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Friday, November 19, 2010

Apricot upside-down cake (best eaten with your toes)

Tomorrow, November 20th, 2010, is my friend Ginny’s 90th birthday. I discovered this fact two Wednesdays ago when I was conducting my last collaborative inquiry session for this year at Mary’s Woods, a continuing care retirement community. I read “A Legacy Tale: Part 3,” which felt like a keenly appropriate choice for our last session together, given that in it I tell the story of my friend Fred’s final physical decline at this time last year, as a way into telling the tale of how my relationship with Fred continues in the present, though he is no longer alive, he’s gone back to the stars. Any way, as almost always happens in my current writing projects, I mention food, and my friend Ginny happens to be cut from the same cloth as I am: she loves to talk about, cook, and eat beautiful food. And so, after the pause that happens after I’ve finished reading to my old friends at Mary’s Woods, Ginny mentioned that her 90th birthday was coming up and that her family wanted to throw a big party for her. And knowing their matriarch, they knew she’d have strong opinions about the food to be served at the birthday party. So, she told her grown-up children that she wants a bunch of different kinds of classy finger-foods and her most favorite cake ever for her birthday celebration.

Ginny’s favorite cake ever is a bit unique: upside-down apricot. As she knows best how to make it, she’ll be making her own birthday cake, thank you very much! Her twin six-year-old great-granddaughters, upon hearing about the fact that Ginny wants an apricot upside-down cake, asked what on earth such a cake is, as they are accustomed to the usual chocolate cake with chocolate frosting, etc. The Great Grandmother informed them, “Well, an upside-down cake is a cake you eat while standing on your head!” One of her great-granddaughters became very concerned that if she stood on her head to eat cake, Ginny would fall and break a bone, as she’s already suffered nine broken bones in her later years. The other great-granddaughter thought eating cake upside-down was the coolest, funniest thing she’s ever heard, and it is now her favorite story, which she tells anyone who will listen. She’s also prone to slightly embellishing the story; not only must one stand on one’s head to eat apricot upside-down cake, one must eat it with one’s toes!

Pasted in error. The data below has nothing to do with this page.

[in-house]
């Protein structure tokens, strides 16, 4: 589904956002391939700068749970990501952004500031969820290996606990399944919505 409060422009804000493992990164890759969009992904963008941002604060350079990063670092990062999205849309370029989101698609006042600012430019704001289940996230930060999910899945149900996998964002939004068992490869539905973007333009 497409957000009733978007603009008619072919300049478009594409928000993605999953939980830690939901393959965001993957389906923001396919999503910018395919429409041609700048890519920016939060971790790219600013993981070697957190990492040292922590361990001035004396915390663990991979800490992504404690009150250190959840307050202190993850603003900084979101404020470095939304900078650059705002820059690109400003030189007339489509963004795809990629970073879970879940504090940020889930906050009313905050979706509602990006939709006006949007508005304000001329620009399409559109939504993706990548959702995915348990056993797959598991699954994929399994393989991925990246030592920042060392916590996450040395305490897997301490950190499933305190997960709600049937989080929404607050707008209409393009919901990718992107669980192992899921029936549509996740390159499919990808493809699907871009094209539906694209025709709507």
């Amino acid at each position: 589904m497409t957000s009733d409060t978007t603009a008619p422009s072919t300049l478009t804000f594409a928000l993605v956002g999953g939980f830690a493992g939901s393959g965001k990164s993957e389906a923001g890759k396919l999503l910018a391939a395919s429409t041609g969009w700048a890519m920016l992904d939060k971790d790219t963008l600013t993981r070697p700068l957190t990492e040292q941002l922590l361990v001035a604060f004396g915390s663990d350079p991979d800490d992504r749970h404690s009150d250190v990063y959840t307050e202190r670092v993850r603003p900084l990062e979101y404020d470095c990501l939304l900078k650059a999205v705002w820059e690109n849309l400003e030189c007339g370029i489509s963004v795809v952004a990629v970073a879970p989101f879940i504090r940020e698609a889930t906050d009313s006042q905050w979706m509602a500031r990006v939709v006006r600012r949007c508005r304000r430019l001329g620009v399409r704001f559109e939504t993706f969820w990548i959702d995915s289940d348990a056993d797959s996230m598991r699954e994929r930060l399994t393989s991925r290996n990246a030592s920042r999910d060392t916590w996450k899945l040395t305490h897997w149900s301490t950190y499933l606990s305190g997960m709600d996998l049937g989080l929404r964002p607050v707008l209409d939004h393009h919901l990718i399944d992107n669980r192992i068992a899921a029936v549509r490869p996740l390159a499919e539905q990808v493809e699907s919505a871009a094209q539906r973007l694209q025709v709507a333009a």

In the Oregonian, the Sunday before last, a photo of twenty-year-old Ginny was published on the page that has obituaries, wedding and anniversary announcements, and birthday tributes. Ginny’s kids found the photo after much searching and sent it to the newspaper and asked that it be published to mark their mother’s 90th birthday. At our inquiry session, after she talked about the apricot upside-down cake, Ginny talked in a way I found very interesting about her feelings in reaction to seeing the photo. Before our eyes, she critically reflected upon the fact that she recognizes that girl whom she used to be, the lovely girl in the photo, she remembers how she felt 70 years ago – the quality of her energy, her joy, her zest for life, how funny she was. All those years ago, long before having children, caring for a spouse after his stroke, single motherhood after he died, re-careering to become a teacher, remarrying, become a widow once again, and relocating from her own home to Mary’s Woods. What Ginny engaged in before us was less reminiscence about the past, more marveling at who she is in the present, the quality of her energy now, what brings her joy now, the centrality of humor in her life as an almost-90-year-old; her 20-year-old self is a foil for her current self, almost a visitor from the past here to tell her secrets about who she is now, and what the future might hold. At one point in her narrative, Ginny admitted to us that she thinks quite a bit, especially as she’s falling asleep at night alone in bed, about how she probably has only a few years ahead of her—or, rather, she says, fewer years to live than she’s already lived. She tries to describe how her experience of her daily life is shaped by this profound recognition of her own temporality and mortality, but she says she’s still pondering all of it and will get back to us after she thinks awhile longer. And celebrates her 90th birthday.

Happy birthday, lovely Ginny.

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